Although not a victim of genocide itself the UK as part of the International Criminal Court (ICC) Statute has a duty to intervene and act in cases of genocide. As a result of this obligation the International Criminal Court Act (2001) was brought into effect in order to aid the ICC and to incorporate the crimes within the jurisdiction of the ICC into the domestic law of the UK (Cryer & Bekou, 2007:1). In October of 2001 the UK consented to the 'Rome Statute of The International Criminal Court' (ICC Statute), as a result of this upon the statute coming into effect in 2002 the UK became party to its requirements. In order to maintain and ensure the cooperation of the UK with these requirements parliament passed the International Criminal Court Act in 2001, with a similar piece of legislation being passed in Scotland (ibid). In response to the act in Scotland in particular Baroness Scotland noted that the purpose of the acts were to avoid the UK being seen as or indeed becoming a place of safety for war criminals (ibid). The acts main aim is to ensure that the UK is able to fulfil the two main requirements placed on them as parties of the ICC statute (ibid). These requirements were to firstly give power to its authorities in order to cooperate with the ICC and secondly to ensure that prosecution could take place if any British citizen committed genocide or genocide was committed within its territory (ibid). Prior to this act the UK had made provisions for incorporating international law within the criminal justice system with the introduction of three act, these were the Geneva Conventions Act (1957), the Genocide Act (1969) and the War Crimes Act (1991) (ibid). However it can be argued that these pieces of legislation were less than successful with only the War Crimes Act (1991) ever bringing a conviction and that was only on one occasion (ibid). In terms of sentencing the ICC Act follows the general British law of a mandatory life sentence as the punishment for murder, however according to the ICC statute a life sentence may only be given if it is justified by the severity of the crime (Cryer & Bekou, 2007:4).
Evaluation of the success of such strategies;
Despite a number of countries being a part of the ICC statute it does not necessarily mean that they fulfil their obligations to it. The USA failed to intervene in the case of Rwanda which is now seen as perhaps one of most preventable mass crimes of the century (Morrison, 2005). At the time a number of interventions ended in failure which was in part a result of the unwillingness of the USA to intervene due to the fact they hadn't received the proper information regarding the situation (ibid). However this was later to be proved false and in actual fact the USA knew exactly what was going on (ibid). In particular what was so shocking was that president Clinton had in fact ordered that the term genocide not be used as the ramifications of this would prompt calls for the USA to intercede as they were obliged to do as a result of ratifying to the Genocide Convention (1948) (ibid). Thus it can be argued that in choosing to purposely ignore the situation it was one of the primary factors which resulted in the deaths of over seventy five percent of the Tutsi population in Rwanda (Newburn, 2007) which equates to the total number of homicides in the USA between the 1950 and 2000 (Morrison, 2005). Despite this deliberate overlook of the situation in Rwanda it would incomprehensible that President Clinton would receive any penal punishment in connection with these deaths, owing to the fact that it was a grey area as whether he had in fact committed a crime (ibid). However in some ways he was punished by expensive legal proceedings for the majority of his second term as president (ibid). Ironically the cost of these proceedings cost more than it would have cost to have sent a force into Rwanda to try and deter and maybe even limit the massacre of the genocide (ibid). It should be noted that this event took place prior to the ICC Statute but the USA was still obliged to intervene as a part of the Genocide Convention (1948). Additionally most of those who committed murder during the genocide were Hutu civilians (Newburn, 2007) so it raises questions as to who should be prosecuted those who masterminded the crime or those who commit the crime or indeed both. In terms of the UKs legislation to accommodate the ICC Statute in general it can be said that the ICC act either appears to be consistent with the ICC Statute or follows the ICC Statute directly (Cryer & Bekou, 2007:8). However it has been argued that the only need for the act would come from the legislation on cooperation with the ICC for the foreseeable future, which would possibly mean they would fall into disuse as was the case with the previous legislation (ibid). However this act has been used to bring about the prosecution of British service- members, leading to criticism in describing British Troops as war criminals (Cryer & Bekou 2007:9) In terms of the sentencing part of the ICC act criticism has been made about the severity of the mandatory life sentence in cases of murder, which conflicts with the ICC Statute as only serious enough crimes can receive a life sentence (Cryer & Bekou, 2007:4). Additionally if this part of ICC act can be seen as too severe then it can also be criticised for being not severe enough on other crimes (ibid). Other than murder or an ancillary offence a convicted person cannot be given a prison sentence of more than thirty years thus crimes such as rape wouldn't attract a life sentence as a result of the act regardless of whether it causes genocide (ibid).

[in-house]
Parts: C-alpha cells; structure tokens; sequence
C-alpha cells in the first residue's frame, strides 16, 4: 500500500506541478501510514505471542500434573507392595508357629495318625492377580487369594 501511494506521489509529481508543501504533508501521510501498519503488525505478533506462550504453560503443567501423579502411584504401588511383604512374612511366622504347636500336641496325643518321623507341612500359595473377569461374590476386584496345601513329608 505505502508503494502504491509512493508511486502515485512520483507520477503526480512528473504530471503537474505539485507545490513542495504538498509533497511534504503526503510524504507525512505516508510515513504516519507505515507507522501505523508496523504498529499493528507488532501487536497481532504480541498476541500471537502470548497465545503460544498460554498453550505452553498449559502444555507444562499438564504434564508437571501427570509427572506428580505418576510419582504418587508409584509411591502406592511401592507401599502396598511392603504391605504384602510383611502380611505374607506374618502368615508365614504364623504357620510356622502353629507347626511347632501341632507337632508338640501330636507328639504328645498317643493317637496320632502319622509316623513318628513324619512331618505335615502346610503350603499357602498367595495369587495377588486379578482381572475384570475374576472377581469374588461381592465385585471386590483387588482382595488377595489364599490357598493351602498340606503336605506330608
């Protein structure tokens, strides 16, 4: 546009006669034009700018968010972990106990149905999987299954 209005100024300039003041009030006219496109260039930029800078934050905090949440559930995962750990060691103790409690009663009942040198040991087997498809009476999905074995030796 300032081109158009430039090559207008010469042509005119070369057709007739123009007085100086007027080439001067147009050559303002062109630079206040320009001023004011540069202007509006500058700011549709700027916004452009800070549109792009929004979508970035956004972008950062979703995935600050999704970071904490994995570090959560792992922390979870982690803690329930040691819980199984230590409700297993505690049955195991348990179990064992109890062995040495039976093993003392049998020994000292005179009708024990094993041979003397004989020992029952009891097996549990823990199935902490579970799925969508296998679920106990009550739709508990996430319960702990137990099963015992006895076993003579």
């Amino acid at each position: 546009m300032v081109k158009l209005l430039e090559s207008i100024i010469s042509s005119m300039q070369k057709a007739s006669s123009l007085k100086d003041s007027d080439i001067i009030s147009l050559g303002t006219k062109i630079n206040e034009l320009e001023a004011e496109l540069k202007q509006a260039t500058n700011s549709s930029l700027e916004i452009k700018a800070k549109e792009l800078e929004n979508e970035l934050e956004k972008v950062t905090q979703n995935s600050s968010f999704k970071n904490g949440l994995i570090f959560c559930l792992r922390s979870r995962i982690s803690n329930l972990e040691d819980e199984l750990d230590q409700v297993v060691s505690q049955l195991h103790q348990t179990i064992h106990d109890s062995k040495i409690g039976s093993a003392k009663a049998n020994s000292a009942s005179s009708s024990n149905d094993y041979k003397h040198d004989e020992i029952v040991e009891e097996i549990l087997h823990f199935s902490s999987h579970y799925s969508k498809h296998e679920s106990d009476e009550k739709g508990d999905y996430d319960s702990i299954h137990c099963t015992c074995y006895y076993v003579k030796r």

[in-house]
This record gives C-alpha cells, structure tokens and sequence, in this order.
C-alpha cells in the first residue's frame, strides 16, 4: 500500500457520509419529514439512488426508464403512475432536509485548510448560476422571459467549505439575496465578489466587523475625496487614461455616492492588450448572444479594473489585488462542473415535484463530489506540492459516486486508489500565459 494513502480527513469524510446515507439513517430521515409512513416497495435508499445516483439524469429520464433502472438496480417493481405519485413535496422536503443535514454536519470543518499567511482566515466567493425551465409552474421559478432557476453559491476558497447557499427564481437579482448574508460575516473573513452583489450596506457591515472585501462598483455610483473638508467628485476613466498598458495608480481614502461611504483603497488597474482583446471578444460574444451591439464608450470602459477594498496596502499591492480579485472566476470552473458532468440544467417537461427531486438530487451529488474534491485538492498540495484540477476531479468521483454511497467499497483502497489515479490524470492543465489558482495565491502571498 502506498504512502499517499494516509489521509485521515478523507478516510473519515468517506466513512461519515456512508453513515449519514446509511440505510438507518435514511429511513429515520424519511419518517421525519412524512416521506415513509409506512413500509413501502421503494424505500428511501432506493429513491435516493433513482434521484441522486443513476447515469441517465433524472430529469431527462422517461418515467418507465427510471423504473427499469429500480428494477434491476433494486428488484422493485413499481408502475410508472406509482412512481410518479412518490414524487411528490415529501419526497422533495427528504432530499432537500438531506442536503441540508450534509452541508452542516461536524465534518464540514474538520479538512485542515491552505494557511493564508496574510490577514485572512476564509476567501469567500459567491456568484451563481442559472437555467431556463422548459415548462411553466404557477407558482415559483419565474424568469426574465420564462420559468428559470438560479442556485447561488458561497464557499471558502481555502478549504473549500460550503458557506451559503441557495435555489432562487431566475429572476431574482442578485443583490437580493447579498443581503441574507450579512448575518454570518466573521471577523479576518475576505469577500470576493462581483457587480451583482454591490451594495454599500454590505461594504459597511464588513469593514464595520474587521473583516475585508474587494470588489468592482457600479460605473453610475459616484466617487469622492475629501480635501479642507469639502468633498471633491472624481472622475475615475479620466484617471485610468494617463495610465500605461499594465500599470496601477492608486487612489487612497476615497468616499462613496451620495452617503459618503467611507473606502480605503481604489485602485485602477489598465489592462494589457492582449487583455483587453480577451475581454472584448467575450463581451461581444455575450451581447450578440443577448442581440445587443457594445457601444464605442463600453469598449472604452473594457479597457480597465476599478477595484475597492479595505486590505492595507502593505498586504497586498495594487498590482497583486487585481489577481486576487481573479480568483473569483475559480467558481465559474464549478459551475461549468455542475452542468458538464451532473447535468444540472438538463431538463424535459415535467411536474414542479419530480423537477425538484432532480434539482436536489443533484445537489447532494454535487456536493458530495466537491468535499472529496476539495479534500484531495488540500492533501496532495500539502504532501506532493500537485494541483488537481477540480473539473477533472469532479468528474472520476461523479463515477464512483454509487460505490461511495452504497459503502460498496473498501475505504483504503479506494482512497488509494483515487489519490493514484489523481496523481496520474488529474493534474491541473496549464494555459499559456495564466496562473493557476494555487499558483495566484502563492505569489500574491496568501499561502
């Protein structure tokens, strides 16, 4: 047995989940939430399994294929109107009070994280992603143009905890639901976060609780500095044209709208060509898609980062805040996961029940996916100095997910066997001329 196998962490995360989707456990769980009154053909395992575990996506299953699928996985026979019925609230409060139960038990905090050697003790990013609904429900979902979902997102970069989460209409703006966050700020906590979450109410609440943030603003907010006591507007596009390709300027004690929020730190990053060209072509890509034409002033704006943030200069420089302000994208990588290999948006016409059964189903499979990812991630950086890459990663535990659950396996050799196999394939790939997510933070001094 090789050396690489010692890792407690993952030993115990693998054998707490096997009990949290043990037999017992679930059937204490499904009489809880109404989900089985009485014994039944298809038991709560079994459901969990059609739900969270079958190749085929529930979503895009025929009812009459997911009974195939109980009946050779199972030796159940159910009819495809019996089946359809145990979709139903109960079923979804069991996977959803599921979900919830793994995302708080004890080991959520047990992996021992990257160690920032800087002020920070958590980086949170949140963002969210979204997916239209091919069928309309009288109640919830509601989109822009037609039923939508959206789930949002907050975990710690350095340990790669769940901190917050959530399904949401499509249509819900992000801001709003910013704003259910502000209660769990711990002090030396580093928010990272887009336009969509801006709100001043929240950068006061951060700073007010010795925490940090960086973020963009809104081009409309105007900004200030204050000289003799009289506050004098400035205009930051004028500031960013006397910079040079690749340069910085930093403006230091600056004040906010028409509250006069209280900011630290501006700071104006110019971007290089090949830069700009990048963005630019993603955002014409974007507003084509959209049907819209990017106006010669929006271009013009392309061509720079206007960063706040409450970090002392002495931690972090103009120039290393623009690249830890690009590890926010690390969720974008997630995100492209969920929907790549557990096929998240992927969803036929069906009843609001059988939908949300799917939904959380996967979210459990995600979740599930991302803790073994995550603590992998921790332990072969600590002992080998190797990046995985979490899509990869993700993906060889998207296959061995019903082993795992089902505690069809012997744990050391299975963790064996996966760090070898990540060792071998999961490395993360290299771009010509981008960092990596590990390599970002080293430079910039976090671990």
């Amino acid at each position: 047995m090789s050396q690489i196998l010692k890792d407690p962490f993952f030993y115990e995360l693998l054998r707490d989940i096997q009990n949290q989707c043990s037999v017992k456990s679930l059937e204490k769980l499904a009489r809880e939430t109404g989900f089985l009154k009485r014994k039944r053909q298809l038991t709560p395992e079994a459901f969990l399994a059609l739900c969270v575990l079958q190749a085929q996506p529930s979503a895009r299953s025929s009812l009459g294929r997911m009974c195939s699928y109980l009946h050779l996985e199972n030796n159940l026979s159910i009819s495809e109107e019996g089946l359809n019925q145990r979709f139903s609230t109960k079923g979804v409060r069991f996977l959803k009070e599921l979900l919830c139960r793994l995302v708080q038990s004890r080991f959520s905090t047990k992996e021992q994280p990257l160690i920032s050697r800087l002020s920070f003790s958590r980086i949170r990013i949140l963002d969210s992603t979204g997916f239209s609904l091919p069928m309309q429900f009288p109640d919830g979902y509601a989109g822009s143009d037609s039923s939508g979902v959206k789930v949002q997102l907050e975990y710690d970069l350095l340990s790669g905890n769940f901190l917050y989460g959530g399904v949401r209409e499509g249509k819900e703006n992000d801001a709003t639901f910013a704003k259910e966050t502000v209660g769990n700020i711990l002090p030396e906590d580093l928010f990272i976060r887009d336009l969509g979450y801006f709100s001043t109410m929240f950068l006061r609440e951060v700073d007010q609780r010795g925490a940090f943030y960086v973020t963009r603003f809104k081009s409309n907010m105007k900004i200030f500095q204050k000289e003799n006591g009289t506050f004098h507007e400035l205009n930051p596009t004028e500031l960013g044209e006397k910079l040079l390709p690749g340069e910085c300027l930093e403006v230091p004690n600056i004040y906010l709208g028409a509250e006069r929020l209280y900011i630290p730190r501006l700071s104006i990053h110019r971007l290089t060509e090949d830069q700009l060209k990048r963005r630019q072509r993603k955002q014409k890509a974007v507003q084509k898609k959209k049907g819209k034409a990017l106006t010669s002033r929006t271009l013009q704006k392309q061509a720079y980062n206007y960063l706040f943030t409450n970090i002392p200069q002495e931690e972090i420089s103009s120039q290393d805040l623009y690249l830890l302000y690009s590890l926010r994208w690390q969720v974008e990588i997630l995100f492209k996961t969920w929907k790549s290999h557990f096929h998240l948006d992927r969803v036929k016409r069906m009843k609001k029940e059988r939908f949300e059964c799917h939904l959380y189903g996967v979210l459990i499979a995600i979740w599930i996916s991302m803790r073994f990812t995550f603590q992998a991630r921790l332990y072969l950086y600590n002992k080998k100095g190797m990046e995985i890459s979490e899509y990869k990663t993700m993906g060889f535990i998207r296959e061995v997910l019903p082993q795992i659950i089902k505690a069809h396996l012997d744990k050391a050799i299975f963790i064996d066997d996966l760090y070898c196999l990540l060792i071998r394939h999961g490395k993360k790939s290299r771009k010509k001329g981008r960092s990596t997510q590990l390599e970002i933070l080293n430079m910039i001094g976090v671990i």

To conclude the crime of genocide is very severe in its nature and it is true that every attempt possible should be made in order to prevent such atrocities from happening. The ICC statute goes some way towards tackling the issue however we have but to look at how the ratified countries act to see that maybe some sort of review should be made. In terms of the UK although legislation is in place in order to fulfil its requirements to the ICC statute that only covers UK intervention if one of its citizens is involved in committing genocide or genocide takes place within its territories, thus if genocide took place outside the UK then the UK would not be obliged to intervene. However perhaps due to the severity of the crime ratified countries should be required or at least advised to make more of an intervention. However care should be taken with legislation as it can lead as is the case in the UK to troops being branded as war criminals if they were to intervene.